A single problem
The symbolism was apparent to all but the purposely blind and deaf.
On Wednesday, Barack Obama, this nation’s first black president, stood on the same steps of the Lincoln Memorial where Dr. Martin Luther King Jr. 50 years before had so eloquently laid out his dream for a colorblind America.
“Because they kept marching, America changed,” Obama told the tens of thousands who had gathered. “Because they marched, city councils changed and state legislatures changed and Congress changed and, yes, eventually, the White House changed.”
Obama’s ascension to the White House — unimagined we imagine on a sweltering Aug. 28, 1963, in Washington, D.C. — is the ultimate evidence that opportunity exists today for all in this country, and that while the playing field will always be tilted in some direction, this nation has been pushed and pulled far down the road toward equality.
So much has changed since King redirected America, most of it good, but not all. We refer you to Rich Lowry’s op-ed piece elsewhere on this page, where Lowry better than we could points out that the civil rights war has been won, even if the charlatans of today who profit off of divisiveness fail to acknowledge the victory.
This nation during the last half century has redistributed billions and billions of dollars of wealth and crafted legislation in an effort to unfurl the injustices of our racist history. Sadly, although idealistic and well-intentioned, these initiatives have not delivered an America that King would have wanted.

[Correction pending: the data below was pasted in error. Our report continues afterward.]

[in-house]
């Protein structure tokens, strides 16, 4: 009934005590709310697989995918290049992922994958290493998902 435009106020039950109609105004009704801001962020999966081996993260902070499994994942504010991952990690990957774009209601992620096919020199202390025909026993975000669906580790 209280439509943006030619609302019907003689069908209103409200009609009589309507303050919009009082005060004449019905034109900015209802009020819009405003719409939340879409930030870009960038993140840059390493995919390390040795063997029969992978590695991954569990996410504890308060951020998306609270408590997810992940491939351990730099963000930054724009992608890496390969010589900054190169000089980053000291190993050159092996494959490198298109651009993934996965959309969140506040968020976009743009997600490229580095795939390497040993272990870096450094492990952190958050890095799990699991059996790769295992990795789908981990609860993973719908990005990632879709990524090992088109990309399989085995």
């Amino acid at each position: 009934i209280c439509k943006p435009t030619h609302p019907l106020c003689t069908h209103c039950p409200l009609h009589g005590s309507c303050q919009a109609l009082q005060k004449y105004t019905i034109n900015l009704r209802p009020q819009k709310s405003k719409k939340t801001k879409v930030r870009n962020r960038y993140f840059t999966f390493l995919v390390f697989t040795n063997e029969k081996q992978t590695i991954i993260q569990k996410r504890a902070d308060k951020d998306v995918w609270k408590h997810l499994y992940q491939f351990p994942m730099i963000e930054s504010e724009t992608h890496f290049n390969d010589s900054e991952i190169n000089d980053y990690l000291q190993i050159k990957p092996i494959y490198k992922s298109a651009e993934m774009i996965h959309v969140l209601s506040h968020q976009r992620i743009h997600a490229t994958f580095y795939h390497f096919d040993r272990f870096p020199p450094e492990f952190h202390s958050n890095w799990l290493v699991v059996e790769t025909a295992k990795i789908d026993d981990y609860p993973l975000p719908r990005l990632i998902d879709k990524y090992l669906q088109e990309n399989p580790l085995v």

We could fill this page with bullet points putting in bold the calamity that is Black America today — the poverty, the high unemployment, the dropout rate, the crime, all hangovers from the past that can only be overcome by those who are afflicted.
But we will focus on one, what we believe gives birth to all the rest: In this nation, three out of four black children are born into a home without a father. These children, in order to capitalize from all that this nation offers, have a longer and bumpier road to follow — just as their ancestors did, but for different reasons.
Our government, and its half-century-old devotion to welfare, has made a father no more than an accessory in too many homes in America, and nowhere is that more clear than in Black America. What could be more selfish than to bring a newborn into this world without two loving and engaged parents there to show the child the way?
The fix for this can only be found in the affected communities, and it is a mystery why black churches have failed so horribly in this assignment. The Rev. King, we are convinced, would be calling on the churches to provide the moral leadership that is required to roll back this rising tide.
This nation’s history can no longer be used as an excuse for what is and what will be. The past does not unalterably set the course for the future. In this nation, prosperity and all its side dishes are there for those willing to do the hard work of getting educated, acquiring a skill and getting that job.
Opportunity, when it isn’t seized, is no more than regret.
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